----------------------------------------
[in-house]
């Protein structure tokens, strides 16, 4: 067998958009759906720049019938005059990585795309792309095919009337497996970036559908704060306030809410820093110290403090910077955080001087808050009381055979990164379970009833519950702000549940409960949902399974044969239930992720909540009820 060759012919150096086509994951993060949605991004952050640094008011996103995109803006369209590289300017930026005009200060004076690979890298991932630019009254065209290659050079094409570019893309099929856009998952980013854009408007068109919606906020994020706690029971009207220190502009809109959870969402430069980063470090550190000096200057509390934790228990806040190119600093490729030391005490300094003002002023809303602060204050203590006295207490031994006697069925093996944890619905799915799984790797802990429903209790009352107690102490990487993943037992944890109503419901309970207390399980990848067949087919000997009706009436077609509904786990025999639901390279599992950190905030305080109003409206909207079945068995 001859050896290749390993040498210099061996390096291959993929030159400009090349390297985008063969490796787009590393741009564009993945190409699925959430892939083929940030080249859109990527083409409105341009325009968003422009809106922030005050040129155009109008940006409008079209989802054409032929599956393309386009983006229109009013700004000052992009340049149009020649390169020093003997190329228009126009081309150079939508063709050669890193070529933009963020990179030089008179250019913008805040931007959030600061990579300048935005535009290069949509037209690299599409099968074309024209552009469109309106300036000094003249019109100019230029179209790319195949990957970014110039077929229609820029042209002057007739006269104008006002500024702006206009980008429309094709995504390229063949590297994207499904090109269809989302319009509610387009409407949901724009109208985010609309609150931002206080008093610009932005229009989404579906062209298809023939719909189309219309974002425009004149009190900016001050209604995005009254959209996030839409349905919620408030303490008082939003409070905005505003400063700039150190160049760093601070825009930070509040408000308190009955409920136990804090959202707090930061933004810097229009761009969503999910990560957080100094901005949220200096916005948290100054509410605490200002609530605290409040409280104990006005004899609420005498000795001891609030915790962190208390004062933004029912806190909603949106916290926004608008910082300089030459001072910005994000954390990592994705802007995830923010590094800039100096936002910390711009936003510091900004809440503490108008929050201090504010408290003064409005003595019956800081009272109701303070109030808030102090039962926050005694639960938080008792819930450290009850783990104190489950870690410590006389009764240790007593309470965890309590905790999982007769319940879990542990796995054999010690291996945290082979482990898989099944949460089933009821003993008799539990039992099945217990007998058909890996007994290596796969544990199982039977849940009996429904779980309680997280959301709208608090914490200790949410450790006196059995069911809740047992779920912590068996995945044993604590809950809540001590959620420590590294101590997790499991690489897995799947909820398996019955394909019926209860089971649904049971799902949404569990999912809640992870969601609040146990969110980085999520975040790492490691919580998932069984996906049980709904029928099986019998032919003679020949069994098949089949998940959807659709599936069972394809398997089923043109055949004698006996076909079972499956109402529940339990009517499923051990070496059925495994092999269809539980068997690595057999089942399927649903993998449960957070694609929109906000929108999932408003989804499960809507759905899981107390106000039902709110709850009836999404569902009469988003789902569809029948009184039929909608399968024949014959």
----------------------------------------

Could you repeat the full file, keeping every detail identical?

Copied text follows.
[in-house]
């Protein structure tokens, strides 16, 4: 067998958009759906720049019938005059990585795309792309095919009337497996970036559908704060306030809410820093110290403090910077955080001087808050009381055979990164379970009833519950702000549940409960949902399974044969239930992720909540009820 060759012919150096086509994951993060949605991004952050640094008011996103995109803006369209590289300017930026005009200060004076690979890298991932630019009254065209290659050079094409570019893309099929856009998952980013854009408007068109919606906020994020706690029971009207220190502009809109959870969402430069980063470090550190000096200057509390934790228990806040190119600093490729030391005490300094003002002023809303602060204050203590006295207490031994006697069925093996944890619905799915799984790797802990429903209790009352107690102490990487993943037992944890109503419901309970207390399980990848067949087919000997009706009436077609509904786990025999639901390279599992950190905030305080109003409206909207079945068995 001859050896290749390993040498210099061996390096291959993929030159400009090349390297985008063969490796787009590393741009564009993945190409699925959430892939083929940030080249859109990527083409409105341009325009968003422009809106922030005050040129155009109008940006409008079209989802054409032929599956393309386009983006229109009013700004000052992009340049149009020649390169020093003997190329228009126009081309150079939508063709050669890193070529933009963020990179030089008179250019913008805040931007959030600061990579300048935005535009290069949509037209690299599409099968074309024209552009469109309106300036000094003249019109100019230029179209790319195949990957970014110039077929229609820029042209002057007739006269104008006002500024702006206009980008429309094709995504390229063949590297994207499904090109269809989302319009509610387009409407949901724009109208985010609309609150931002206080008093610009932005229009989404579906062209298809023939719909189309219309974002425009004149009190900016001050209604995005009254959209996030839409349905919620408030303490008082939003409070905005505003400063700039150190160049760093601070825009930070509040408000308190009955409920136990804090959202707090930061933004810097229009761009969503999910990560957080100094901005949220200096916005948290100054509410605490200002609530605290409040409280104990006005004899609420005498000795001891609030915790962190208390004062933004029912806190909603949106916290926004608008910082300089030459001072910005994000954390990592994705802007995830923010590094800039100096936002910390711009936003510091900004809440503490108008929050201090504010408290003064409005003595019956800081009272109701303070109030808030102090039962926050005694639960938080008792819930450290009850783990104190489950870690410590006389009764240790007593309470965890309590905790999982007769319940879990542990796995054999010690291996945290082979482990898989099944949460089933009821003993008799539990039992099945217990007998058909890996007994290596796969544990199982039977849940009996429904779980309680997280959301709208608090914490200790949410450790006196059995069911809740047992779920912590068996995945044993604590809950809540001590959620420590590294101590997790499991690489897995799947909820398996019955394909019926209860089971649904049971799902949404569990999912809640992870969601609040146990969110980085999520975040790492490691919580998932069984996906049980709904029928099986019998032919003679020949069994098949089949998940959807659709599936069972394809398997089923043109055949004698006996076909079972499956109402529940339990009517499923051990070496059925495994092999269809539980068997690595057999089942399927649903993998449960957070694609929109906000929108999932408003989804499960809507759905899981107390106000039902709110709850009836999404569902009469988003789902569809029948009184039929909608399968024949014959």